### Odd Differences

The diagram illustrates the formula: 1 + 3 + 5 + ... + (2n - 1) = n² Use the diagram to show that any odd number is the difference of two squares.

### How Old Am I?

In 15 years' time my age will be the square of my age 15 years ago. Can you work out my age, and when I had other special birthdays?

### One Basket or Group Photo

Libby Jared helped to set up NRICH and this is one of her favourite problems. It's a problem suitable for a wide age range and best tackled practically.

# Whole Number Dynamics V

##### Stage: 4 and 5

The last article Whole Number Dynamics IV was about the rule which takes $N$ to $N^{\prime}$ where $N$ was written in the form $N=10M+R$ and the remainder $R$ lies between $0$ and $9$ inclusive, and $N^{\prime}=10R-M$.

We suggested there that if we start with any whole number and then apply the rule $N \to N^{\prime}$ repeatedly, we will eventually reach $0$, or end in a cycle of four numbers. If you check many cases you will find this is so, but of course, this does not prove that it is so.

We also saw that for any whole number $K$ there are exactly ten numbers which go to $K$ in one step, and these are the numbers: $$-10K, 101-10K, 202-10K, 303-10K, ......, 808-10K, 909-10K$$ As a result of this, we then showed that if $N$ eventually reaches $0$ (after applying the rule sufficiently many times) then $N$ must be a multiple of $101$.

Now it is important to understand that the statement

(1) if $N$ is a multiple of $101$, then $N$ eventually reaches $0$,

is not the same as the statement:

(2) if $N$ eventually reaches $0$, then $N$ is a multiple of $101$.

A good way to see that these are different statements is to consider the following two (very similar) statements:

(3) if a whole number is a squared number, then it is positive or zero,

and

(4) if a whole number is positive or zero, then it is a squared number.

Obviously, (3) is true and (4) is false so that these two forms of a statement must be different. Returning to consider the statements (1) and (2), we recall that we have proved (2) in the last article; we shall now prove (1). Note that when combined together, (1) and (2) describe exactly those numbers which will eventually arrive at 0.

To show that (1) is true, let us consider any whole number $N$ that is a multiple of $101$; we want to show that this eventually reaches $0$. We can write $N= 101 P$, say, where $P$ is a whole number, and we can always write $P$ in the form $P =10 M+ R$, where $R$ is the remainder of $P$ when we divide $P$ by $10$. This means that: $$N = 101P = 101(10M + R) = 1010M + 100R + R = 10 X (101M + 10R) +R$$ so that $R$ is also the remainder of $N$.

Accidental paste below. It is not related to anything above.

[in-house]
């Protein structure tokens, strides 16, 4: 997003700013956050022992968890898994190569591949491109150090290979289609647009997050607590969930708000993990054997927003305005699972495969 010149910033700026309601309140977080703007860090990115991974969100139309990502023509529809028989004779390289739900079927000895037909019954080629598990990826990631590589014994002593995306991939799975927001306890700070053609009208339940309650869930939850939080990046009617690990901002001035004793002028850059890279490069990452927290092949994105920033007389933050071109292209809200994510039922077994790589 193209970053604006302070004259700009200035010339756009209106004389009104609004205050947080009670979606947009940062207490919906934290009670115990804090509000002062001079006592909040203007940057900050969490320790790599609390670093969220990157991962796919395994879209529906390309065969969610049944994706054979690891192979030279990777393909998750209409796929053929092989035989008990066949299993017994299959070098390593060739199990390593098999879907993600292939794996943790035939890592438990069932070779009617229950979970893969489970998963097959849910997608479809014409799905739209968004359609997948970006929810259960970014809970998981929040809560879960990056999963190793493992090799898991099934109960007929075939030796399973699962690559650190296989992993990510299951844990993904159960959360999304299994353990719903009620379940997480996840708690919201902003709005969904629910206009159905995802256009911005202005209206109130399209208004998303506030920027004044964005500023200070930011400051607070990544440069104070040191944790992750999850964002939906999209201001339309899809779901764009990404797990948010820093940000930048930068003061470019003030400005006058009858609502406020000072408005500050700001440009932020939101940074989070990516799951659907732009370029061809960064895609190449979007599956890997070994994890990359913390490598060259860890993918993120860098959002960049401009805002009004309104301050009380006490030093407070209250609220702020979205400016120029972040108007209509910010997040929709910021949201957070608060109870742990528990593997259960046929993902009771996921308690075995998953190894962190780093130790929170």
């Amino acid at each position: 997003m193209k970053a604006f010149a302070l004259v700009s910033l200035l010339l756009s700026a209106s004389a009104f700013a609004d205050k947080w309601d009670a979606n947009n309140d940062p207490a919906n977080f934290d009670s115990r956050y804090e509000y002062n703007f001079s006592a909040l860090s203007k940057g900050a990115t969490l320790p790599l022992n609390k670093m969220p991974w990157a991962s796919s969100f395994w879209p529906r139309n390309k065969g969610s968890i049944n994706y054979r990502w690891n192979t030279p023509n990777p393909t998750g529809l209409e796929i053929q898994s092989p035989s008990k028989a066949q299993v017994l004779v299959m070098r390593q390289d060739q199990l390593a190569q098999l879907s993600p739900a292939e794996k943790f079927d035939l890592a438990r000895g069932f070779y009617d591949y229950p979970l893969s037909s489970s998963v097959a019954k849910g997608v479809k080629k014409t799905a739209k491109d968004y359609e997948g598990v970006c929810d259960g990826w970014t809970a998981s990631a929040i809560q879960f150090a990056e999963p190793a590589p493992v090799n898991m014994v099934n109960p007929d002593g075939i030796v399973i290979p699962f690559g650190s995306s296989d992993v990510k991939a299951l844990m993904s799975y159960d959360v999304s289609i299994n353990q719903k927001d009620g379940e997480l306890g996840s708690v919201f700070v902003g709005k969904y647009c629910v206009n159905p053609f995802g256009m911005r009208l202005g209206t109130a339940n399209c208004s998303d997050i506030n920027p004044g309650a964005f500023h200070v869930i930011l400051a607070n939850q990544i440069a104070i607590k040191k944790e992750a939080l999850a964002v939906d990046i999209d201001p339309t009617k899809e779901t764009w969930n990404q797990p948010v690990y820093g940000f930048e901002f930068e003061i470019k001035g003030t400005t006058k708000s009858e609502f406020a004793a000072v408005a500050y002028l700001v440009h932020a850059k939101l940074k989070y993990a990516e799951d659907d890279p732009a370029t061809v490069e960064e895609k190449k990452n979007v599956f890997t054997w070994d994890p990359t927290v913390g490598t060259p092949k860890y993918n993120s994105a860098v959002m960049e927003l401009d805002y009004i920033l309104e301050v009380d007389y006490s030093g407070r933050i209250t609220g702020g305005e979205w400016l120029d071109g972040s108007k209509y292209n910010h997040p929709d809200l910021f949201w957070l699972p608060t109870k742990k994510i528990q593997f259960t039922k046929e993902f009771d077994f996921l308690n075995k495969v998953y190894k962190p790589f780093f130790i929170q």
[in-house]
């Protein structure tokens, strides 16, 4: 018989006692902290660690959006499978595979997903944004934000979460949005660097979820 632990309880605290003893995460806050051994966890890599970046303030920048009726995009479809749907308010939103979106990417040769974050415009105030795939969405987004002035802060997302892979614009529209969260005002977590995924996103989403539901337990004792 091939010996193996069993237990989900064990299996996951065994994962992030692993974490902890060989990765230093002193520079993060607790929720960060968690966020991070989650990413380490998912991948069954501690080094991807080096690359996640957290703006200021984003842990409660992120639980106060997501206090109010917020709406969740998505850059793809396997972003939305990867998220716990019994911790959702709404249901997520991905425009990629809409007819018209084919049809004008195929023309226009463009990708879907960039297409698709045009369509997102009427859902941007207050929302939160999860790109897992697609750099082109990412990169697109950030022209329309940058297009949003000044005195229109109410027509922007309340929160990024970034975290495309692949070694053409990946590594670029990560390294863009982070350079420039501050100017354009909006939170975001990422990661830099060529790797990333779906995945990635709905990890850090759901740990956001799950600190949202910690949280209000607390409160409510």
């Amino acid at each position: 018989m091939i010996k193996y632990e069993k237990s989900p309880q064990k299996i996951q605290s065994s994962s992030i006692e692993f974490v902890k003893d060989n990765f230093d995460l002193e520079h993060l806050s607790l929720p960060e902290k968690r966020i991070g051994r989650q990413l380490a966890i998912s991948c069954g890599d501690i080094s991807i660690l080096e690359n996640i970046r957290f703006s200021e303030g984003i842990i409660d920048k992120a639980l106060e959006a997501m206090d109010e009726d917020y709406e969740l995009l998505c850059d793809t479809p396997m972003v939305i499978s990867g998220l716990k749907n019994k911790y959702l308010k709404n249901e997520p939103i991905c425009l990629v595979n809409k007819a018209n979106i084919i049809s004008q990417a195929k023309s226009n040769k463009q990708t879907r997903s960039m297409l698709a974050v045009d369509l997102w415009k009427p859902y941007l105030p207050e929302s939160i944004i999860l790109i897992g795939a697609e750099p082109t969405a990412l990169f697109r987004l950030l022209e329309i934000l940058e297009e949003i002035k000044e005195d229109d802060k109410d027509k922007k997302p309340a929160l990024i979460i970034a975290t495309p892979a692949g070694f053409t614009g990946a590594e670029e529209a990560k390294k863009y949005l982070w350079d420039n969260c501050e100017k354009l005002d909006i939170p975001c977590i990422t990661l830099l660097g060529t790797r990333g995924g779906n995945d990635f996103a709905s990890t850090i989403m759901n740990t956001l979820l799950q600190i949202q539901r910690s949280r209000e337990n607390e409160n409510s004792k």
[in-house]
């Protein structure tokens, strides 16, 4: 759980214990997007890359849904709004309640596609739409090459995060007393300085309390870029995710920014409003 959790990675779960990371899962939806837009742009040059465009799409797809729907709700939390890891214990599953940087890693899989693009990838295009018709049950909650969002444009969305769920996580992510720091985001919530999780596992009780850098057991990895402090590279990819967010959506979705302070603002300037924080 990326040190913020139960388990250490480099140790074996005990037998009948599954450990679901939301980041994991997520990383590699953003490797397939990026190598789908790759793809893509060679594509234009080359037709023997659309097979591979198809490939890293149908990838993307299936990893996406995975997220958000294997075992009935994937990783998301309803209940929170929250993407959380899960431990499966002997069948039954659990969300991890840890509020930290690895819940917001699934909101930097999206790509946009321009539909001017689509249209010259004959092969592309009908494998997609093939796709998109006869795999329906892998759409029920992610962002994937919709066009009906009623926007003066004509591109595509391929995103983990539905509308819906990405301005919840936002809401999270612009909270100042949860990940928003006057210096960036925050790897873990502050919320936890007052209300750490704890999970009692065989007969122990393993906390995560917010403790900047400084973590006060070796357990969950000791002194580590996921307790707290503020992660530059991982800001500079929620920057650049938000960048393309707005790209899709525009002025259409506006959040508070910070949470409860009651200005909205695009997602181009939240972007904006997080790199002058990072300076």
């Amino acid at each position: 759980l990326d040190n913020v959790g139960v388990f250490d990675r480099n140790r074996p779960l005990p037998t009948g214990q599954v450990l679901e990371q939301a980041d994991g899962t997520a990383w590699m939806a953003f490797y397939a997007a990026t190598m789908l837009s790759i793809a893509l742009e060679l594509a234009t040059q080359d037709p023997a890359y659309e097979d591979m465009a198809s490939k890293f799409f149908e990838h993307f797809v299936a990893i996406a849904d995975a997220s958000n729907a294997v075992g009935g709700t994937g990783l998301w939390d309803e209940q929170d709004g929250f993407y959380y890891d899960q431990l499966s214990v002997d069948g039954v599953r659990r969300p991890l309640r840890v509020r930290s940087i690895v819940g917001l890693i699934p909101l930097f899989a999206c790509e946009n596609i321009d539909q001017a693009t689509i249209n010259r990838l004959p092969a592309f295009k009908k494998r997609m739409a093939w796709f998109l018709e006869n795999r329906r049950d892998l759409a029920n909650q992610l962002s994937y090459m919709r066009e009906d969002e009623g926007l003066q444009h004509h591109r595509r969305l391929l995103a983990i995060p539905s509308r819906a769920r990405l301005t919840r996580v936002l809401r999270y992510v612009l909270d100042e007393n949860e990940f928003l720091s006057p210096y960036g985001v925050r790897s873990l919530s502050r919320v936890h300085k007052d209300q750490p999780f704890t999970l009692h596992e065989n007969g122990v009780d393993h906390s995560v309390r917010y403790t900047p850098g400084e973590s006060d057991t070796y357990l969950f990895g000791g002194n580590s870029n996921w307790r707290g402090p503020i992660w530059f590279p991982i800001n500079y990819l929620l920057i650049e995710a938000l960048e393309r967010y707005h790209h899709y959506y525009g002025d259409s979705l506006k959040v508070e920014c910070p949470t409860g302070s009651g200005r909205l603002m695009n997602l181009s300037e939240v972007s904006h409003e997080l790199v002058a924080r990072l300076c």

Applying the rule to $N$, we see that $N$ goes to $N^{\prime}$, where $$N^{\prime} = 10 R - (101 M+ 10 R) = -101 M .$$ This shows, for example, that multiples of $101$ always go to multiples of $101$ (and we also know from last time that they can only come from multiples of $101$), so clearly the number $101$ plays an important role here!

Let us look at what we have just proved a little more closely.

In fact, we have just seen that if $N = 101(10 M+R)$ then $N^{\prime}= 101 \times(-M)$ , and roughly speaking,this says that when we apply the rule we just `drop' the units figure and change the sign). This shows, for example, that:

\begin{eqnarray} 101 \times 38792 & \to & 101 \times (-3879) \\ & \to & 101 \times 387 \\ & \to & 101 \times (-38) \\ & \to & 101 \times 3 = 303 \\ & \to & 0 \end{eqnarray}

A similar argument works with $38792$ replaced by any integer and this shows that if a whole number $N$ is a multiple of $101$, then it eventually reaches $0$.

Let us look again at the problem posed at the end of the last article. We asked there whether or not the number $123456$ ends up at $0$ or in a cycle of four numbers? Using a calculator, we see that $123456$ is not a multiple of $101$ so that (by what we have just shown) it cannot end up at $0$.

What about the number $12345678987654321$? This number is too big to put on a calculator so we need to find another approach for it would clearly be a very long task indeed to keep on applying the rule to this number! How do we handle this number?

We want to decide whether or not the number $12345678987654321$ is a multiple of $101$. Of course if a whole number $X$ is a multiple of $101$ then the number $12345678987654321 - X$ is also a multiple of $101$ and conversely, and using this we see that it is enough to subtract multiples of $101$ from $12345678987654321$ and then check whether or not the answer is a multiple of $101$. Better still, if P is any whole number then:

$$10000P = 9999P + P = (99 \times101)P + P$$ so that $10000 P$ is a multiple of $101$ plus $P$.

Thus, $$12345678987654321 = (1234567898765 x 10000) + 4321 = 1234567898765 + 101Q + 4321$$ for some whole number $Q$. Applying this again, we get $$1234567898765 = (123456789 x 10000) + 8765 = 123456789 + 101S + 8765$$ for some whole number $S$, and again, $$123456789 = (12345 x 10000) + 6789 = 12345 + 101T + 6789$$ for some whole number $T$.

Putting all these together, we find that the two numbers $12345678987654321$ and $( 4321 + 8765 + 6789 + 12345)$ differ by a multiple of $101$. It is enough, therefore, to check whether $(4321+8765+6789+12345)$ is, or is not, a multiple of $101$, and we have now reduced the problem to one that we can do on a calculator.

You can now answer the question : does $12345678987654321$ eventually reach $0$ or not ?

A final question : does $8765432123456789$ eventually reach $0$ or not?